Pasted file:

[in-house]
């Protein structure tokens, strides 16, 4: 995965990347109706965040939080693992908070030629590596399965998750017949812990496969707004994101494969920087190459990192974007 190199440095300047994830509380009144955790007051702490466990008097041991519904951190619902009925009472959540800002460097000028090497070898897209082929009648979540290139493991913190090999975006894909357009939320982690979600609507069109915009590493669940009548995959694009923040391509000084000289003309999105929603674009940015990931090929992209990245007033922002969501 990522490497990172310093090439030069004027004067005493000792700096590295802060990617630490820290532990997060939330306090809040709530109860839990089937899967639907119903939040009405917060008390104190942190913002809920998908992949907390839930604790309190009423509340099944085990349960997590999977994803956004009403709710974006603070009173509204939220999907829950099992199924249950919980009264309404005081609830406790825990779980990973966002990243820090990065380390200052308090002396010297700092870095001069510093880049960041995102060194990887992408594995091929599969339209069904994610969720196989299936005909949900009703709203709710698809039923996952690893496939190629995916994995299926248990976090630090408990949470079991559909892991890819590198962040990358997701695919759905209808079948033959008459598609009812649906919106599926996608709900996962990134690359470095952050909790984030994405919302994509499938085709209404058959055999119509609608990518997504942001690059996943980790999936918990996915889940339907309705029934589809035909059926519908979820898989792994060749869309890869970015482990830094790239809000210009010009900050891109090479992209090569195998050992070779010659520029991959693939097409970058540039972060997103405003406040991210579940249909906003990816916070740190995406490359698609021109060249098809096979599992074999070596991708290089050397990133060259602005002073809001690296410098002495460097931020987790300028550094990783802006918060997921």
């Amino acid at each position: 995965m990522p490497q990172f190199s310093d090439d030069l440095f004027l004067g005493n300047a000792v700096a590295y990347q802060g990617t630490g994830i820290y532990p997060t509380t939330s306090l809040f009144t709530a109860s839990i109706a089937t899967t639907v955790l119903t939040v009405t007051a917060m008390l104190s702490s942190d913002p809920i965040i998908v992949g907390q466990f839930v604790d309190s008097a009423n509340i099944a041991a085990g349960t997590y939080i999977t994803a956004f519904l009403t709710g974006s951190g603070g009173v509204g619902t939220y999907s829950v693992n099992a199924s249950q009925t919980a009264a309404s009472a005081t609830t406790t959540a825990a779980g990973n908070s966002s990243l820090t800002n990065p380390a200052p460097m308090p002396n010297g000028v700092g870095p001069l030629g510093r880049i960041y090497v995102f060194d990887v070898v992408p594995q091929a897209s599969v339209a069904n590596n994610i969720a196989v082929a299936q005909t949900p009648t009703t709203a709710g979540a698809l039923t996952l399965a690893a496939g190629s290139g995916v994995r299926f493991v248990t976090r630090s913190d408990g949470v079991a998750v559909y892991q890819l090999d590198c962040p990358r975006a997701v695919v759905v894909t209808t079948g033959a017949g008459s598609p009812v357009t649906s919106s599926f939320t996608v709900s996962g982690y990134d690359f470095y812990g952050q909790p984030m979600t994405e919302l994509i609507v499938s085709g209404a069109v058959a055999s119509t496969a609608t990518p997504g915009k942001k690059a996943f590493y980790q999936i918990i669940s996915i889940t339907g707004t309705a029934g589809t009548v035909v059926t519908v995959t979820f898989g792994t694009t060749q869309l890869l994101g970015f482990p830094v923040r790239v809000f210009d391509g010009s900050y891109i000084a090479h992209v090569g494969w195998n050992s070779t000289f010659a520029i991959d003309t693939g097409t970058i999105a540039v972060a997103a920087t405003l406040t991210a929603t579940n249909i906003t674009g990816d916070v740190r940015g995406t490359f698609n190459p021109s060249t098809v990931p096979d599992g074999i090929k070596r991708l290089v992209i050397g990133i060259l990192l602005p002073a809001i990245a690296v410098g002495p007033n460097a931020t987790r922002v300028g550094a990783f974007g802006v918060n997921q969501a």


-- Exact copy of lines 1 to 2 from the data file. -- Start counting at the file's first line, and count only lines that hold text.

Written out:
[in-house]
């Protein structure tokens, strides 16, 4: 995965990347109706965040939080693992908070030629590596399965998750017949812990496969707004994101494969920087190459990192974007 190199440095300047994830509380009144955790007051702490466990008097041991519904951190619902009925009472959540800002460097000028090497070898897209082929009648979540290139493991913190090999975006894909357009939320982690979600609507069109915009590493669940009548995959694009923040391509000084000289003309999105929603674009940015990931090929992209990245007033922002969501 990522490497990172310093090439030069004027004067005493000792700096590295802060990617630490820290532990997060939330306090809040709530109860839990089937899967639907119903939040009405917060008390104190942190913002809920998908992949907390839930604790309190009423509340099944085990349960997590999977994803956004009403709710974006603070009173509204939220999907829950099992199924249950919980009264309404005081609830406790825990779980990973966002990243820090990065380390200052308090002396010297700092870095001069510093880049960041995102060194990887992408594995091929599969339209069904994610969720196989299936005909949900009703709203709710698809039923996952690893496939190629995916994995299926248990976090630090408990949470079991559909892991890819590198962040990358997701695919759905209808079948033959008459598609009812649906919106599926996608709900996962990134690359470095952050909790984030994405919302994509499938085709209404058959055999119509609608990518997504942001690059996943980790999936918990996915889940339907309705029934589809035909059926519908979820898989792994060749869309890869970015482990830094790239809000210009010009900050891109090479992209090569195998050992070779010659520029991959693939097409970058540039972060997103405003406040991210579940249909906003990816916070740190995406490359698609021109060249098809096979599992074999070596991708290089050397990133060259602005002073809001690296410098002495460097931020987790300028550094990783802006918060997921």